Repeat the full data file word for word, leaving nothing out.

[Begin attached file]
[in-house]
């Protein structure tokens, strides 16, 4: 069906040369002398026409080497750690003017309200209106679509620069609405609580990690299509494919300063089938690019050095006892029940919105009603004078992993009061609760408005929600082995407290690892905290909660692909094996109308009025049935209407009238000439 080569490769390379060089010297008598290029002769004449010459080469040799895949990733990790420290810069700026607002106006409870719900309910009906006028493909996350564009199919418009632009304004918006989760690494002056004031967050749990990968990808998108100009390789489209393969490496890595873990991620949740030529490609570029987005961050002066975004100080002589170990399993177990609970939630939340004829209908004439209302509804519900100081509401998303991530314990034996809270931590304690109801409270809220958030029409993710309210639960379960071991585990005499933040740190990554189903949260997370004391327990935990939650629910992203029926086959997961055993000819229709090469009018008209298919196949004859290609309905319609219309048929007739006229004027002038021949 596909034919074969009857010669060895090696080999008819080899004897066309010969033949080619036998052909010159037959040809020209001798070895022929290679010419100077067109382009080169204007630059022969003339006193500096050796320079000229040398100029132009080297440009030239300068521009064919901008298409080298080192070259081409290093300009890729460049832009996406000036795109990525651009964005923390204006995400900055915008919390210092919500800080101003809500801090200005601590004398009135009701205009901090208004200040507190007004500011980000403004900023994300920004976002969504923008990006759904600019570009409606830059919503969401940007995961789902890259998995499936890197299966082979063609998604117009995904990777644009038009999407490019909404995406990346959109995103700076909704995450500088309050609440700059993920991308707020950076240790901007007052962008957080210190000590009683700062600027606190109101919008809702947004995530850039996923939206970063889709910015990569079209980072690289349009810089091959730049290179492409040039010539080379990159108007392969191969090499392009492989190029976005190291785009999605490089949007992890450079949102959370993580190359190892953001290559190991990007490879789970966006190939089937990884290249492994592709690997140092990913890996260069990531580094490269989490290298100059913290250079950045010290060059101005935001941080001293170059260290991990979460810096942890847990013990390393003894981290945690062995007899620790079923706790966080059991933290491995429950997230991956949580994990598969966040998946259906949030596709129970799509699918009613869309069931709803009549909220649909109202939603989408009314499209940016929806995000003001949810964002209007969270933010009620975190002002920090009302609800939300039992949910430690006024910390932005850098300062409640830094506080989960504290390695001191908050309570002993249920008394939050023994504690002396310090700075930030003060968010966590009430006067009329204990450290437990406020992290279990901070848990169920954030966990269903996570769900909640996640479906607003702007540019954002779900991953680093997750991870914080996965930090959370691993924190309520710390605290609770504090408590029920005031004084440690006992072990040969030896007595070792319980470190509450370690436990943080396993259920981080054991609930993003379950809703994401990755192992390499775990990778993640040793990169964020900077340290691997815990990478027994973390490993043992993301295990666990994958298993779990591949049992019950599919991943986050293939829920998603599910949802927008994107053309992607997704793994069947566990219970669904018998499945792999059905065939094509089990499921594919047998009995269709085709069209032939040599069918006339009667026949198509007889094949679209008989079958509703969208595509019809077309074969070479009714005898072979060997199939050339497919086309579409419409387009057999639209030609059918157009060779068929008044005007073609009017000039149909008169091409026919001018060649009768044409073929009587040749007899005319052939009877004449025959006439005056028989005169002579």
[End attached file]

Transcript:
[in-house]
């Protein structure tokens, strides 16, 4: 069906040369002398026409080497750690003017309200209106679509620069609405609580990690299509494919300063089938690019050095006892029940919105009603004078992993009061609760408005929600082995407290690892905290909660692909094996109308009025049935209407009238000439 080569490769390379060089010297008598290029002769004449010459080469040799895949990733990790420290810069700026607002106006409870719900309910009906006028493909996350564009199919418009632009304004918006989760690494002056004031967050749990990968990808998108100009390789489209393969490496890595873990991620949740030529490609570029987005961050002066975004100080002589170990399993177990609970939630939340004829209908004439209302509804519900100081509401998303991530314990034996809270931590304690109801409270809220958030029409993710309210639960379960071991585990005499933040740190990554189903949260997370004391327990935990939650629910992203029926086959997961055993000819229709090469009018008209298919196949004859290609309905319609219309048929007739006229004027002038021949 596909034919074969009857010669060895090696080999008819080899004897066309010969033949080619036998052909010159037959040809020209001798070895022929290679010419100077067109382009080169204007630059022969003339006193500096050796320079000229040398100029132009080297440009030239300068521009064919901008298409080298080192070259081409290093300009890729460049832009996406000036795109990525651009964005923390204006995400900055915008919390210092919500800080101003809500801090200005601590004398009135009701205009901090208004200040507190007004500011980000403004900023994300920004976002969504923008990006759904600019570009409606830059919503969401940007995961789902890259998995499936890197299966082979063609998604117009995904990777644009038009999407490019909404995406990346959109995103700076909704995450500088309050609440700059993920991308707020950076240790901007007052962008957080210190000590009683700062600027606190109101919008809702947004995530850039996923939206970063889709910015990569079209980072690289349009810089091959730049290179492409040039010539080379990159108007392969191969090499392009492989190029976005190291785009999605490089949007992890450079949102959370993580190359190892953001290559190991990007490879789970966006190939089937990884290249492994592709690997140092990913890996260069990531580094490269989490290298100059913290250079950045010290060059101005935001941080001293170059260290991990979460810096942890847990013990390393003894981290945690062995007899620790079923706790966080059991933290491995429950997230991956949580994990598969966040998946259906949030596709129970799509699918009613869309069931709803009549909220649909109202939603989408009314499209940016929806995000003001949810964002209007969270933010009620975190002002920090009302609800939300039992949910430690006024910390932005850098300062409640830094506080989960504290390695001191908050309570002993249920008394939050023994504690002396310090700075930030003060968010966590009430006067009329204990450290437990406020992290279990901070848990169920954030966990269903996570769900909640996640479906607003702007540019954002779900991953680093997750991870914080996965930090959370691993924190309520710390605290609770504090408590029920005031004084440690006992072990040969030896007595070792319980470190509450370690436990943080396993259920981080054991609930993003379950809703994401990755192992390499775990990778993640040793990169964020900077340290691997815990990478027994973390490993043992993301295990666990994958298993779990591949049992019950599919991943986050293939829920998603599910949802927008994107053309992607997704793994069947566990219970669904018998499945792999059905065939094509089990499921594919047998009995269709085709069209032939040599069918006339009667026949198509007889094949679209008989079958509703969208595509019809077309074969070479009714005898072979060997199939050339497919086309579409419409387009057999639209030609059918157009060779068929008044005007073609009017000039149909008169091409026919001018060649009768044409073929009587040749007899005319052939009877004449025959006439005056028989005169002579």